Cross-Sector Partnerships as a Way Forward

In his recent book Lost Connections, journalist Johan Hari synthesizes decades of social and behavioral science and medical research and finds that poor mental health is driven by a range of factors outside of individual genetic and biochemical factors, which include:20

  • Disconnection from meaningful work
  • Disconnection from other people
  • Disconnection from childhood trauma
  • Disconnection from status and respect
  • Disconnection from the natural world
  • Disconnection from a hopeful or secure future

Reflecting on these drivers of poor mental health, it becomes clear that the community development field has a meaningful role to play in addressing these root causes. The community development and mental health fields have a critical opportunity to work together and leverage each other’s strengths to support the mental health of low-income communities. This can include:

  • Expanding trauma-informed practices, including critical interventions for young children
  • Considering mental health promotion in community design, which includes community gathering spaces and natural elements
  • Interventions that increase social connections and foster a sense of belonging
  • Community violence prevention efforts
  • Partnering to offer community-based mental health and behavioral health services
  • Developing community-driven mental health campaigns and arts and cultural strategies to reduce stigma and shame
  • Raising awareness of mental health issues among front line staff and providing resources such as training on mental health first aid

As social innovator Liz Ogbu says, “When we work in low-income communities, we tend to focus on need because the lack of resources is so readily apparent and visible. We don’t focus enough on aspiration. In fact, having an aspiration is a luxury we rarely ascribe to poor people, but they’re human; they have hopes and dreams.”21 Ultimately, this work is about ensuring that every community can be a place of healing and connectedness, where aspiration is a given, and building hope for the future is as central to our field as building housing.

1. “Mental health: strengthening our response,” World Health Organization, March 30, 2018.

2. “Mental health: a state of well-being,” World Health Organization, August 2014.

3. “Mental Illness” National Institute of Mental Health, November 2017.

4. Thomas Insel, “Mental Health Awareness Month: By the Numbers,” National Institute of Mental Health, May 15, 2015.

5. D.E. Bloom, et al. “The Global Economic Burden of Noncommunicable Diseases,” World Economic Forum, 2011.

6. Stephen Melek, et al., “Potential economic impact of integrated medical-behavioral healthcare,” Milliman, January 2018.

7.Center for Behavioral Health Statistics and Quality, “Behavioral health trends in the United States:
Results from the 2014 National Survey on Drug Use and Health” (HHS Publication No. SMA 15-4927, NSDUH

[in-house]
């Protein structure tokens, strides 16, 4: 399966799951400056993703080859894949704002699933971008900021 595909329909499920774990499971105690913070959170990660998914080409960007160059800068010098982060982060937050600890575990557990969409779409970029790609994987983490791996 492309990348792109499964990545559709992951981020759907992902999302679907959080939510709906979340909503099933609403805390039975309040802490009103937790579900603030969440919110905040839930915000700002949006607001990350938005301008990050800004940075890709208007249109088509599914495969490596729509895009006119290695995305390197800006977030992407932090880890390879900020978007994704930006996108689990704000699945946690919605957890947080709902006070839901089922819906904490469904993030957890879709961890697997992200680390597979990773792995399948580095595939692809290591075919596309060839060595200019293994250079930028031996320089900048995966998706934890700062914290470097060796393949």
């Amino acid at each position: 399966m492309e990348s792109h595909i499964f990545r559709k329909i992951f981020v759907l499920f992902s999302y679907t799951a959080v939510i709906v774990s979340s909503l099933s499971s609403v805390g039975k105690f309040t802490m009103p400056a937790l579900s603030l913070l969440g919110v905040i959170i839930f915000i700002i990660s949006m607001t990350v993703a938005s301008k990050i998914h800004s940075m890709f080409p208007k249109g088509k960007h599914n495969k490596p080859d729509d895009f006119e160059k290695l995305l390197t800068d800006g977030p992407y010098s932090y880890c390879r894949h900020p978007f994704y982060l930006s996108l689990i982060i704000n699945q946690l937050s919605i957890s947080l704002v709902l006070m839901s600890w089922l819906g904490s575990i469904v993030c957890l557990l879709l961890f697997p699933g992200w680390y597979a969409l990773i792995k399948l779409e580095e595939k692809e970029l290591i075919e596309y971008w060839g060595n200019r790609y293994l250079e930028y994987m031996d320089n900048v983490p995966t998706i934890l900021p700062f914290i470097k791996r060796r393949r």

Series H-50).

8. Ibid.

9. “Breaking the Vicious Cycle between Mental Ill-Health and Poverty,” World Health Organization, Mental Health Core to Development Information Sheet, Sheet 1, 2007.

10. Stacy Hodgkinson, et al., “Improving Mental Health Access for Low-Income Children and Families in the Primary Care Setting,” Pediatrics 139, no. 1.

11. Judith Weissman, et al. “Serious Psychological Distress among Adults: United States, 2009-2013,” National Center for Health Statistics Data Brief, No. 23, May 2015.

12. Pinka Chatterji, Margarita Alegria, and David Takeuchi, “Psychiatric Disorders and Labor Market Outcomes: Evidence from the National Comorbidity Survey-Replication,” Journal of Health Economics 30, no. 5 (2011): 858–868.

13. Sarah Olesen, et al., “Mental health affects future employment as job loss affects mental health: findings from a longitudinal population study,” BMC Psychiatry 13, no. 144 (2013).

14. U.S. Department of Education, Twenty-third annual report to Congress on the implementation of the Individuals with Disabilities Education Act, Washington, D.C., 2001.

15. S. Kataoka, L. Zhang, and K. Wells, “Unmet need for mental health care among U.S. children: variation by ethnicity and insurance status,” American Journal of Psychiatry 159, no. 9 (2002): 1548-55.

16. “Adverse Childhood Experiences” Centers for Disease Control and Prevention, April 1, 2016

17. Jeff Cox, “Opioid addition is keeping a high percentage of people out of the workforce, Fed chairman says,” CNBC, July 17, 2018

18. “Pain in the Nation Update: Deaths from Alcohol, drugs, and suicide reach the highest level ever recorded,” Trust for America’s Health and Well Being Trust, February 2018.

19. Anne Case and Sir Angus Deaton, “Mortality and morbidity in the 21st century,” Brookings Papers on Economic Activity

20. Johann Hari, Lost Connections: Uncovering the Real Causes of Depression–and the Unexpected Solutions (New York: Bloomsbury, 2018).

21. “Design, Culture, and Complex Problems: Q&A with Liz Ogbu,” SPARCC